An independent, EMS-induced dominant male sterile that maps similar to Ms41

We received remnant seed from an EMS seed-mutagenized W23 plant in 1978 from Dr. R.L. Phillips at the University of Minnesota. This seed was brought to my attention because plants had exhibited male sterility segregation, even after being crossed by normal W23. Subsequent crosses established that the male sterility was the result of a dominant, nuclear mutation at a previously undescribed locus. In 1983 sufficient data had been collected on this mutant to locate it to chromosome arm 4L using the waxy translocation series. We did not publish these results because we had wanted to complete an on-going developmental study of the microsporogenesis of this mutant and to present it with the genetic segregation data. In 1987, Dr. M.G. Neuffer from the University of Missouri presented mapping information on a dominant male sterile he had isolated from his EMS pollen mutagenesis work. He gave this dominant male sterile the designation Ms41 and located it on 4L using the waxy translocation series. When we compared his data to our data, we discovered that our dominant male sterile, which we had designated Ms*-7255, seemed to map very similarly to his Ms41.

These data show independence chi-square values that are highly significant for T4-9b and T4-9g. The value is extremely high for T4-9b, indicating a strong departure from independence and, therefore, indicating linkage. The value for T4-9g is not nearly as high. We do not know whether this represents reality or not because the breakpoint for T4-9g is across the centromere from Ms*-7255 on the short arm of chromosome 4. There are 2 other interchanges that show significance. Although the significant values could indicate factors that impact expression of Ms*-7255 are on these chromosomes, the barely significant values more likely represent problems in sterility classification. Much of the background of this mutant is W23. This inbred has the tendency for fertile plants to appear sterile in certain environments. Unfortunately, it was not possible to use the same source of Ms*-7255 for each cross with the waxy translocation series. Some of the sources were better than others for stable expression of the male-sterile phenotype. We have repeated some of these crosses. Results will be available in 1988.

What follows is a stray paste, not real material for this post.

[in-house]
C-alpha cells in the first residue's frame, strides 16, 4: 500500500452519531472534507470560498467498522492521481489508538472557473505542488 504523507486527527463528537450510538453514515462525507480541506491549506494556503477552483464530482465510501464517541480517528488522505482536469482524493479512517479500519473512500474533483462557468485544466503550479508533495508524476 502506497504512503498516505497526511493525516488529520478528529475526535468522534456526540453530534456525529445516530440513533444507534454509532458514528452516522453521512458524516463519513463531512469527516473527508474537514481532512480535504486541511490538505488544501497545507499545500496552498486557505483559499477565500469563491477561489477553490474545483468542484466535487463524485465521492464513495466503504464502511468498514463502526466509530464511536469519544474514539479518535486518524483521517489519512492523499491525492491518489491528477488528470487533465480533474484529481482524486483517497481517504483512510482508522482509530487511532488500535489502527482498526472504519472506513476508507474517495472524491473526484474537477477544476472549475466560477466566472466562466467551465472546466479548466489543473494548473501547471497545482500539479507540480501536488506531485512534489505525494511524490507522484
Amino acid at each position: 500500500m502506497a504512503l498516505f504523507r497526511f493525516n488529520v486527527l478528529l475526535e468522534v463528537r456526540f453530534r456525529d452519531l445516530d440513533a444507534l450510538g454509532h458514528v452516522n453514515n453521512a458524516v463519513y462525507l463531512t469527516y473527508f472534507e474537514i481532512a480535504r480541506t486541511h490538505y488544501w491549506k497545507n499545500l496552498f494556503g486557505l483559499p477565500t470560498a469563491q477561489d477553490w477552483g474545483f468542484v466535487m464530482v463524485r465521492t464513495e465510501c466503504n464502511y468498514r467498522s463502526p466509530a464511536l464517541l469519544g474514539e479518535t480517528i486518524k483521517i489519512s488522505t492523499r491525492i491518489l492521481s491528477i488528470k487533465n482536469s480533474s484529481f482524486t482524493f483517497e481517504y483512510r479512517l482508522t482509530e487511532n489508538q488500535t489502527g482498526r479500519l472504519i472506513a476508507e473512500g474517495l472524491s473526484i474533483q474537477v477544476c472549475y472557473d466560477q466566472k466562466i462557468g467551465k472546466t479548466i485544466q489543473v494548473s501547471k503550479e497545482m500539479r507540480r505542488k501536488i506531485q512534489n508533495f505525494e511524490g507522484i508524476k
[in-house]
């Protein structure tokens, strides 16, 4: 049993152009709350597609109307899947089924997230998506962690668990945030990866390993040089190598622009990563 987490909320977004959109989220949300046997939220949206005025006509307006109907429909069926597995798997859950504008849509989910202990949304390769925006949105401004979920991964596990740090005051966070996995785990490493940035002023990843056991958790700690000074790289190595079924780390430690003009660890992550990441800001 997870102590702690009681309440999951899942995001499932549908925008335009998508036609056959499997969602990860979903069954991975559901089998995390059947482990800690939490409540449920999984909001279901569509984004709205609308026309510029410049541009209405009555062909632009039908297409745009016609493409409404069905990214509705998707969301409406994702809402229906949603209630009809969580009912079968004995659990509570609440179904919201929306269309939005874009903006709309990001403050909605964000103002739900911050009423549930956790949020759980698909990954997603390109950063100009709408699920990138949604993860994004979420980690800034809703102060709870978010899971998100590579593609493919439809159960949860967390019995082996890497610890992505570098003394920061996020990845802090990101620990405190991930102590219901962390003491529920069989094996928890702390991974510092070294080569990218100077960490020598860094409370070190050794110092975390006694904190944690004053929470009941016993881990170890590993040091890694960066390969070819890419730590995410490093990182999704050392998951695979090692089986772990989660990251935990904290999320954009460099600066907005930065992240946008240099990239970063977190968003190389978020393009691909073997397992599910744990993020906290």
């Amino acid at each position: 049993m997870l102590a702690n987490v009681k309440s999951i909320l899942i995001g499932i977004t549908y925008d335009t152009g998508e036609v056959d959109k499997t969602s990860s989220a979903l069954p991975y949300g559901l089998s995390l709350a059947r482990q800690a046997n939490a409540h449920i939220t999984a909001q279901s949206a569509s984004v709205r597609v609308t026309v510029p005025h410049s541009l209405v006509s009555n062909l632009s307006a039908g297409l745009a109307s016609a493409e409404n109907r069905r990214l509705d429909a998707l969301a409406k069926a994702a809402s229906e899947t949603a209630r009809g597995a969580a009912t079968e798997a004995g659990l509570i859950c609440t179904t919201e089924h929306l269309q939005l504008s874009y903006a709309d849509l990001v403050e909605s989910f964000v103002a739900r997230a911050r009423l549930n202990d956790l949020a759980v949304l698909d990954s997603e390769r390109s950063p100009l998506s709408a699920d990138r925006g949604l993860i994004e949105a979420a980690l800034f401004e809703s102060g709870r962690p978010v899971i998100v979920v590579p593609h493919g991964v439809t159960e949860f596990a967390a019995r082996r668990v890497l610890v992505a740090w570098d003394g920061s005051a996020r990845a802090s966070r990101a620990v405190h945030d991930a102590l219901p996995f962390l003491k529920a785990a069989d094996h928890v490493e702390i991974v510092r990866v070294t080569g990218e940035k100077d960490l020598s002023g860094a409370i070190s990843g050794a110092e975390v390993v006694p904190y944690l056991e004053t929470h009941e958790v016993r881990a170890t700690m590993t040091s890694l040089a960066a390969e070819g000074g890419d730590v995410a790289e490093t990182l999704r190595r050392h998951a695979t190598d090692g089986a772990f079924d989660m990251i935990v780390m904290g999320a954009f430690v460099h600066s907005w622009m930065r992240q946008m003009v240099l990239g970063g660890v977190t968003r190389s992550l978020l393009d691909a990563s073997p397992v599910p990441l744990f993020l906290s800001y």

We do not know whether Ms41 and Ms*-7255 represent the same locus or not. Because Ms41 can shed pollen in some environments, we may be able to make testcrosses with Ms*-7255. If this fails, we will rely either on RFLP's or conventional mapping to determine allelism of these 2 dominant male steriles. It is of interest to note that both of these dominant male steriles apparently resulted from EMS mutagenesis. In one case the EMS treatment was on kernels, and in the other, it was on pollen.


M.C. Albertsen and L.M. Sellner

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